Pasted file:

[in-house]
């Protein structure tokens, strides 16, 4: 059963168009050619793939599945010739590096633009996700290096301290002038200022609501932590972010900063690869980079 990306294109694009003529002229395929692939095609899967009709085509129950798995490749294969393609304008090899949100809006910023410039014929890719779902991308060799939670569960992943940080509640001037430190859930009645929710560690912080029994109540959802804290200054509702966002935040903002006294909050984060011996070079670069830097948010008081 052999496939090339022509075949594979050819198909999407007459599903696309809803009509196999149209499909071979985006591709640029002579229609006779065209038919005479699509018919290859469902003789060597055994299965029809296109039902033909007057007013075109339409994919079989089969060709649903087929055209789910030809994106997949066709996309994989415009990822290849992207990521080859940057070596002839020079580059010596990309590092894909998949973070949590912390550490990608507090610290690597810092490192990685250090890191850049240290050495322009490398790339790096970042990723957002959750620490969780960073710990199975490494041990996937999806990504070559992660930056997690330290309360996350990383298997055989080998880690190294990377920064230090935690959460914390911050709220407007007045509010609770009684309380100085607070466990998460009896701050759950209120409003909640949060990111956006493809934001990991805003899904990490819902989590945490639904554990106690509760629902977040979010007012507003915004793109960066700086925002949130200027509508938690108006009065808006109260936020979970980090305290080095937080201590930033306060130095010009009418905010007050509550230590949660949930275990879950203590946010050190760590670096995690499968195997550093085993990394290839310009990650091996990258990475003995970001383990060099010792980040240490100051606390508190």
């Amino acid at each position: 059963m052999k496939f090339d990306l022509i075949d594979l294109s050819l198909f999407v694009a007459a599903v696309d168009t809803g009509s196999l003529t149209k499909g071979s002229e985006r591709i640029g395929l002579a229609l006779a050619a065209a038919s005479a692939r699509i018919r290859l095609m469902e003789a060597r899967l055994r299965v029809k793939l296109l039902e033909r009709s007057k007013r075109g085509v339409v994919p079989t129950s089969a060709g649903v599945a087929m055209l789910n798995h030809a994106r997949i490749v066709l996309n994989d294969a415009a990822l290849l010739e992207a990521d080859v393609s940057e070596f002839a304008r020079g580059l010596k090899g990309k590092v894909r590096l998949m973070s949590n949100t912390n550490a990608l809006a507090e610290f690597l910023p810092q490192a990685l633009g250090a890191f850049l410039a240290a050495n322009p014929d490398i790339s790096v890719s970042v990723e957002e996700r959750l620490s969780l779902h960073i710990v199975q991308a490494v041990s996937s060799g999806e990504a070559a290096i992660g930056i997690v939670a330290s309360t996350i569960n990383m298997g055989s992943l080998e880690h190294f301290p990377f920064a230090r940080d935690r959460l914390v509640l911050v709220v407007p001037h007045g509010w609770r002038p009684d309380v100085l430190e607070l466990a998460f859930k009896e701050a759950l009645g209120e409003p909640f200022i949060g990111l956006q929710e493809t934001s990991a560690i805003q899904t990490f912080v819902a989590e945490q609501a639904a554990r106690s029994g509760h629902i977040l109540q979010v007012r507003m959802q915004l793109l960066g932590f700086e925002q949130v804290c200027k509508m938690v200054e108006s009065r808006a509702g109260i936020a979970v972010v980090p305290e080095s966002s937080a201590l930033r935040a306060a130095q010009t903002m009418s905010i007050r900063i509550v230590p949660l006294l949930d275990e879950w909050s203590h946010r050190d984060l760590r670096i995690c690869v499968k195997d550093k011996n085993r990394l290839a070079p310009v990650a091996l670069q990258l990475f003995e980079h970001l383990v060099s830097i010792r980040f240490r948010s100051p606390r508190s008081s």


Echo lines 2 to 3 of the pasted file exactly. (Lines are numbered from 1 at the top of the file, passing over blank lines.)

């Protein structure tokens, strides 16, 4: 059963168009050619793939599945010739590096633009996700290096301290002038200022609501932590972010900063690869980079 990306294109694009003529002229395929692939095609899967009709085509129950798995490749294969393609304008090899949100809006910023410039014929890719779902991308060799939670569960992943940080509640001037430190859930009645929710560690912080029994109540959802804290200054509702966002935040903002006294909050984060011996070079670069830097948010008081 052999496939090339022509075949594979050819198909999407007459599903696309809803009509196999149209499909071979985006591709640029002579229609006779065209038919005479699509018919290859469902003789060597055994299965029809296109039902033909007057007013075109339409994919079989089969060709649903087929055209789910030809994106997949066709996309994989415009990822290849992207990521080859940057070596002839020079580059010596990309590092894909998949973070949590912390550490990608507090610290690597810092490192990685250090890191850049240290050495322009490398790339790096970042990723957002959750620490969780960073710990199975490494041990996937999806990504070559992660930056997690330290309360996350990383298997055989080998880690190294990377920064230090935690959460914390911050709220407007007045509010609770009684309380100085607070466990998460009896701050759950209120409003909640949060990111956006493809934001990991805003899904990490819902989590945490639904554990106690509760629902977040979010007012507003915004793109960066700086925002949130200027509508938690108006009065808006109260936020979970980090305290080095937080201590930033306060130095010009009418905010007050509550230590949660949930275990879950203590946010050190760590670096995690499968195997550093085993990394290839310009990650091996990258990475003995970001383990060099010792980040240490100051606390508190």
């Amino acid at each position: 059963m052999k496939f090339d990306l022509i075949d594979l294109s050819l198909f999407v694009a007459a599903v696309d168009t809803g009509s196999l003529t149209k499909g071979s002229e985006r591709i640029g395929l002579a229609l006779a050619a065209a038919s005479a692939r699509i018919r290859l095609m469902e003789a060597r899967l055994r299965v029809k793939l296109l039902e033909r009709s007057k007013r075109g085509v339409v994919p079989t129950s089969a060709g649903v599945a087929m055209l789910n798995h030809a994106r997949i490749v066709l996309n994989d294969a415009a990822l290849l010739e992207a990521d080859v393609s940057e070596f002839a304008r020079g580059l010596k090899g990309k590092v894909r590096l998949m973070s949590n949100t912390n550490a990608l809006a507090e610290f690597l910023p810092q490192a990685l633009g250090a890191f850049l410039a240290a050495n322009p014929d490398i790339s790096v890719s970042v990723e957002e996700r959750l620490s969780l779902h960073i710990v199975q991308a490494v041990s996937s060799g999806e990504a070559a290096i992660g930056i997690v939670a330290s309360t996350i569960n990383m298997g055989s992943l080998e880690h190294f301290p990377f920064a230090r940080d935690r959460l914390v509640l911050v709220v407007p001037h007045g509010w609770r002038p009684d309380v100085l430190e607070l466990a998460f859930k009896e701050a759950l009645g209120e409003p909640f200022i949060g990111l956006q929710e493809t934001s990991a560690i805003q899904t990490f912080v819902a989590e945490q609501a639904a554990r106690s029994g509760h629902i977040l109540q979010v007012r507003m959802q915004l793109l960066g932590f700086e925002q949130v804290c200027k509508m938690v200054e108006s009065r808006a509702g109260i936020a979970v972010v980090p305290e080095s966002s937080a201590l930033r935040a306060a130095q010009t903002m009418s905010i007050r900063i509550v230590p949660l006294l949930d275990e879950w909050s203590h946010r050190d984060l760590r670096i995690c690869v499968k195997d550093k011996n085993r990394l290839a070079p310009v990650a091996l670069q990258l990475f003995e980079h970001l383990v060099s830097i010792r980040f240490r948010s100051p606390r508190s008081s």